University Develops Ion Cooling Device: Nano-Lightning to Cool Future Chips

@ 2004/03/29
Purdue University researchers described technology that could be used in future for cooling down computer chips with rapidly growing heat dissipation. Although the technique that uses a sort of nano-lightning to create tiny wind currents looks pretty exotic today, the inventors believe it would be used in future commercially.

Future computer chips will contain more circuitry and components, causing them to generate additional heat and requiring innovative cooling methods. Engineers are studying ways to improve cooling technologies, including systems that circulate liquids to draw heat from chips. Using a liquid to cool electronic circuits, however, poses many challenges, and industry would rather develop new cooling methods that use air.

The new technique developed at Purdue University works by generating ions – or electrically charged atoms – using electrodes placed close to one another on a computer chip. Negatively charged electrodes, or cathodes, are made of “nanotubes” of carbon with tips only as wide as 5nm.

Voltage is passed into the electrodes, causing the negatively charged nanotubes to discharge electrons toward the positively charged electrodes. The electrons react with surrounding air, causing the air molecules to be ionized just as electrons in the atmosphere ionize air in clouds. This ionization of air leads to an imbalance of charges that eventually results in lightning bolts.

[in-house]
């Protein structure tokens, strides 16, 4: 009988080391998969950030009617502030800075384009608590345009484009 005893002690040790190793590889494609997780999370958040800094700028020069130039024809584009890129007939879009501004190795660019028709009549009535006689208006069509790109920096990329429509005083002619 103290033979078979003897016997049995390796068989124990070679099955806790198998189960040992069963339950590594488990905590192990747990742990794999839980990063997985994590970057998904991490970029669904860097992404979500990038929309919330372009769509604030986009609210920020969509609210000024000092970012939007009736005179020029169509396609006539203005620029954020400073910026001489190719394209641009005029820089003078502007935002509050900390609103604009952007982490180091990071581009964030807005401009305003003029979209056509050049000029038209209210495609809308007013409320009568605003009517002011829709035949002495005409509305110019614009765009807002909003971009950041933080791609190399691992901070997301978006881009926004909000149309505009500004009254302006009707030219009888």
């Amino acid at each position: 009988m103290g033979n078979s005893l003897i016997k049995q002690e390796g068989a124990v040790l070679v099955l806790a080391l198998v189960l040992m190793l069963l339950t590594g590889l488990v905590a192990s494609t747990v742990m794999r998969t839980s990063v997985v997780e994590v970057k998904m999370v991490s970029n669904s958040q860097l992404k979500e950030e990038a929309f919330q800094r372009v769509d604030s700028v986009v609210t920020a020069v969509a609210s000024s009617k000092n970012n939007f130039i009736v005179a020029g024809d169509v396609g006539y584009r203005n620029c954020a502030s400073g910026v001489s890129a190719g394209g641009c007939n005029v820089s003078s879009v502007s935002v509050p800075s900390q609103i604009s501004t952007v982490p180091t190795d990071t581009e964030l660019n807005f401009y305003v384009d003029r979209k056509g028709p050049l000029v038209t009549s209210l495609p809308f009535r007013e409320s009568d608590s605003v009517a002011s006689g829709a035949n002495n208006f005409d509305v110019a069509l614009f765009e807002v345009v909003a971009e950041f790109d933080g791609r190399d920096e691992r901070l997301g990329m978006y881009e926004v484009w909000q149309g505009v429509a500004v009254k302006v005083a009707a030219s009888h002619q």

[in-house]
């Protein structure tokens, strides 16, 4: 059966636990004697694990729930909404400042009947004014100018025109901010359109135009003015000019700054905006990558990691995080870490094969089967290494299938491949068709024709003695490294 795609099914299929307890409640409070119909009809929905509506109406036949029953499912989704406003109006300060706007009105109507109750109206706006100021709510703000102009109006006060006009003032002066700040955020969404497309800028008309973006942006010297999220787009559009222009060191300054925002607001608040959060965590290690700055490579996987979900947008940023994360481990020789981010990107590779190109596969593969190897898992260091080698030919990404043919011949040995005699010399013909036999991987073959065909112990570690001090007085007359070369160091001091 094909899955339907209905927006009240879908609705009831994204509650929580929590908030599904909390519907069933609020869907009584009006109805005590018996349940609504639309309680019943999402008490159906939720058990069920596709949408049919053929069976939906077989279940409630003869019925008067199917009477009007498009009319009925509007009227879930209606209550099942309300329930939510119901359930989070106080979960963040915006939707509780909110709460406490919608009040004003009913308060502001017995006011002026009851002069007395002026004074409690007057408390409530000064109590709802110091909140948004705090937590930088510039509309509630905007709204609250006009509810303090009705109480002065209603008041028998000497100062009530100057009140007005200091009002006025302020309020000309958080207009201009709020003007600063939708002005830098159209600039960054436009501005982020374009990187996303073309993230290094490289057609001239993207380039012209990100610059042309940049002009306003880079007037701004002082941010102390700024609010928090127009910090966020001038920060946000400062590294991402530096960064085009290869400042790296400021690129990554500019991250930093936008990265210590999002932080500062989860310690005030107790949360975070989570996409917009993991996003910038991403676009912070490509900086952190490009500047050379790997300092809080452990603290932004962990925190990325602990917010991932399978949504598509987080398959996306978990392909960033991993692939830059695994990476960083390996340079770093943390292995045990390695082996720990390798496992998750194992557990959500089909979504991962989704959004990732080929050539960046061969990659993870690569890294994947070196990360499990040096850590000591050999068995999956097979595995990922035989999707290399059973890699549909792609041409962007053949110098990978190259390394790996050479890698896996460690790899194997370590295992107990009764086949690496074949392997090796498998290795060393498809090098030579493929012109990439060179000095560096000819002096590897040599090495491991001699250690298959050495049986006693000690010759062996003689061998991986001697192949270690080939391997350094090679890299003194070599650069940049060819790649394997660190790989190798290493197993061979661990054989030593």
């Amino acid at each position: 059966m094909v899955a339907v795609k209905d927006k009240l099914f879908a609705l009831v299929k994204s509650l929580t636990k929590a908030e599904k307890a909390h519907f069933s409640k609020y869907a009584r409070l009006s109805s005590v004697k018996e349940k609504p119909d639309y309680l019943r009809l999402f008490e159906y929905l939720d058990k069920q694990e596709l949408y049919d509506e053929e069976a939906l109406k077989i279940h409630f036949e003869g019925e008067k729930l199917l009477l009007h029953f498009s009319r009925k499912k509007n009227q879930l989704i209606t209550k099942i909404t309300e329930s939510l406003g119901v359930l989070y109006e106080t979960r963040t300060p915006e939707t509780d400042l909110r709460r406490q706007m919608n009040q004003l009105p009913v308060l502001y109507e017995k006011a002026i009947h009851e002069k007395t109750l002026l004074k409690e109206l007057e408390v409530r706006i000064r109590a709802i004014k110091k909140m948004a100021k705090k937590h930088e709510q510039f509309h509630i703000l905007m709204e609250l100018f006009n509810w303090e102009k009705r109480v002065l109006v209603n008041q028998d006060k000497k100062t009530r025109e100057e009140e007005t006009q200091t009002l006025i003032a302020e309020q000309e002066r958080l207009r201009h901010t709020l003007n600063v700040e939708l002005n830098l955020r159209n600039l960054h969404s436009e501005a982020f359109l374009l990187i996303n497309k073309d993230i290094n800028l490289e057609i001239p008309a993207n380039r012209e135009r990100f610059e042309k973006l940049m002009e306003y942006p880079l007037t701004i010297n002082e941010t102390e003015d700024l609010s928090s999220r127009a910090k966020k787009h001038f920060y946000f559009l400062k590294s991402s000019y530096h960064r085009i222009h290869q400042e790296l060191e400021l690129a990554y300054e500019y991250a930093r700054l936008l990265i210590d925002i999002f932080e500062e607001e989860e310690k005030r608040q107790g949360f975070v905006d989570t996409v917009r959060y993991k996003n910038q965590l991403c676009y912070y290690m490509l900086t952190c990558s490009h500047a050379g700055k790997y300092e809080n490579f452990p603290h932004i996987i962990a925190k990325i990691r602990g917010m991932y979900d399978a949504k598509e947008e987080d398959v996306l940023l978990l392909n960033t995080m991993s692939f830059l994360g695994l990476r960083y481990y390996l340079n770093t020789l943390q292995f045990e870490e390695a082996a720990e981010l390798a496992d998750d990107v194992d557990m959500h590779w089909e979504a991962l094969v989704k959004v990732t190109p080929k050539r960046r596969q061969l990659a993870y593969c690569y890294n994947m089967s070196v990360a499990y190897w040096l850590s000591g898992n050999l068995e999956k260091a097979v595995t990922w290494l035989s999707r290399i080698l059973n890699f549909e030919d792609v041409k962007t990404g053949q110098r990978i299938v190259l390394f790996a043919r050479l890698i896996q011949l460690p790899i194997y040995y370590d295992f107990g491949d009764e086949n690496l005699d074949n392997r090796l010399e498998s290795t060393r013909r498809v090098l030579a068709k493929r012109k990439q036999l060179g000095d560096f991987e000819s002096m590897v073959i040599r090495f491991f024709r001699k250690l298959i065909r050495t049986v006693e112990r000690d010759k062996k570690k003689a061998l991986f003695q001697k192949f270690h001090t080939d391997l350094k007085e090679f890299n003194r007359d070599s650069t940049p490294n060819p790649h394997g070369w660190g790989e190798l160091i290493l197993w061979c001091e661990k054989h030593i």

The researchers are able to create the ionizing effect with low voltage because the tips of the nanotubes are extremely narrow and the oppositely charged electrodes are spaced apart only about 10 microns, or one-tenth the width of a human hair.

Future cooling devices based on the design will have an “ion-generation region,” where electrons are released, and a “pumping region,” made up of another set of electrodes needed to create the cooling effect.

Clouds of ions created when electrons react with air can then be attracted by the second region of electrodes and “pumped” forward by changing the voltages in those electrodes. The voltages are rapidly switched from one electrode to the next in such a way that the clouds of ions move forward and produce a cooling breeze.

More work must be done to perfect the technique and develop a prototype, the researchers said. Another version of the design might replace the carbon nanotubes with a thin film of diamond, which would be sturdier and easier to fabricate than the nanotubes. The researchers envision cooling devices that are small enough to fit on individual chips, actually making up a layer of the chip.

Most features of the device could be manufactured with conventional silicon fabrication techniques used in the semiconductor industry to make computer chips, according to researchers.

The researchers are to establish how much cooling could be achieved with the technique. New experimental results quantifying the cooling performance may be reported this summer.

There are more innovative cooling mechanisms, like Peltier elements, developed and used in some products. However, so far air-cooling along with heat-pipes have been the most cost-efficient ways for cooling down computers.

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